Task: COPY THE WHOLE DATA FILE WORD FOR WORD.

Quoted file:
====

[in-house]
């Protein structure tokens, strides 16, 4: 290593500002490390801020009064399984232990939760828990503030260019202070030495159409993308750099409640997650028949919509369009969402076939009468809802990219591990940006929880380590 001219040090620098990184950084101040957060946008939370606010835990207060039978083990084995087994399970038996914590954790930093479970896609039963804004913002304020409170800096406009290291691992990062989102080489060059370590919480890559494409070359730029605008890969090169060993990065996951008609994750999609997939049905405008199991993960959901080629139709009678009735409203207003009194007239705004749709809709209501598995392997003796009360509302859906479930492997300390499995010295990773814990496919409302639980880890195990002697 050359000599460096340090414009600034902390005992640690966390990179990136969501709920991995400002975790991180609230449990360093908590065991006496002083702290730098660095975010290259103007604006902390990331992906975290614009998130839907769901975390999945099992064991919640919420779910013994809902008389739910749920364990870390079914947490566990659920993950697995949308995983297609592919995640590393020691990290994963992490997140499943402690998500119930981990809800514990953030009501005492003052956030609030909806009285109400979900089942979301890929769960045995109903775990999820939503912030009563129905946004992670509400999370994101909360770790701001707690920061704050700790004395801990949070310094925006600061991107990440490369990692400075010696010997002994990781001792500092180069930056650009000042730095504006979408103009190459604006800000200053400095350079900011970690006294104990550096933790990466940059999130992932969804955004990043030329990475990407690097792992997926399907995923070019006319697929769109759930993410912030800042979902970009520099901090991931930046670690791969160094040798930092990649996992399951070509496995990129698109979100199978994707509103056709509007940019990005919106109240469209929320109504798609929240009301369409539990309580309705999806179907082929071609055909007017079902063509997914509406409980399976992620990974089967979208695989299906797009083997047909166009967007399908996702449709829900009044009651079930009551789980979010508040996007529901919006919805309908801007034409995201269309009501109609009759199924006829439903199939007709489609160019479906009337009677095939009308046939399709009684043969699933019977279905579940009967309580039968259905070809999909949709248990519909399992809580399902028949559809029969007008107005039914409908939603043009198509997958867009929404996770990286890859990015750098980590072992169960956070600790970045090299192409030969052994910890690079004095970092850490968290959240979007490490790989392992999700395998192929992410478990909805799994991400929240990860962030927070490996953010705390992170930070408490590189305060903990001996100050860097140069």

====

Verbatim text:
[in-house]
């Protein structure tokens, strides 16, 4: 290593500002490390801020009064399984232990939760828990503030260019202070030495159409993308750099409640997650028949919509369009969402076939009468809802990219591990940006929880380590 001219040090620098990184950084101040957060946008939370606010835990207060039978083990084995087994399970038996914590954790930093479970896609039963804004913002304020409170800096406009290291691992990062989102080489060059370590919480890559494409070359730029605008890969090169060993990065996951008609994750999609997939049905405008199991993960959901080629139709009678009735409203207003009194007239705004749709809709209501598995392997003796009360509302859906479930492997300390499995010295990773814990496919409302639980880890195990002697 050359000599460096340090414009600034902390005992640690966390990179990136969501709920991995400002975790991180609230449990360093908590065991006496002083702290730098660095975010290259103007604006902390990331992906975290614009998130839907769901975390999945099992064991919640919420779910013994809902008389739910749920364990870390079914947490566990659920993950697995949308995983297609592919995640590393020691990290994963992490997140499943402690998500119930981990809800514990953030009501005492003052956030609030909806009285109400979900089942979301890929769960045995109903775990999820939503912030009563129905946004992670509400999370994101909360770790701001707690920061704050700790004395801990949070310094925006600061991107990440490369990692400075010696010997002994990781001792500092180069930056650009000042730095504006979408103009190459604006800000200053400095350079900011970690006294104990550096933790990466940059999130992932969804955004990043030329990475990407690097792992997926399907995923070019006319697929769109759930993410912030800042979902970009520099901090991931930046670690791969160094040798930092990649996992399951070509496995990129698109979100199978994707509103056709509007940019990005919106109240469209929320109504798609929240009301369409539990309580309705999806179907082929071609055909007017079902063509997914509406409980399976992620990974089967979208695989299906797009083997047909166009967007399908996702449709829900009044009651079930009551789980979010508040996007529901919006919805309908801007034409995201269309009501109609009759199924006829439903199939007709489609160019479906009337009677095939009308046939399709009684043969699933019977279905579940009967309580039968259905070809999909949709248990519909399992809580399902028949559809029969007008107005039914409908939603043009198509997958867009929404996770990286890859990015750098980590072992169960956070600790970045090299192409030969052994910890690079004095970092850490968290959240979007490490790989392992999700395998192929992410478990909805799994991400929240990860962030927070490996953010705390992170930070408490590189305060903990001996100050860097140069």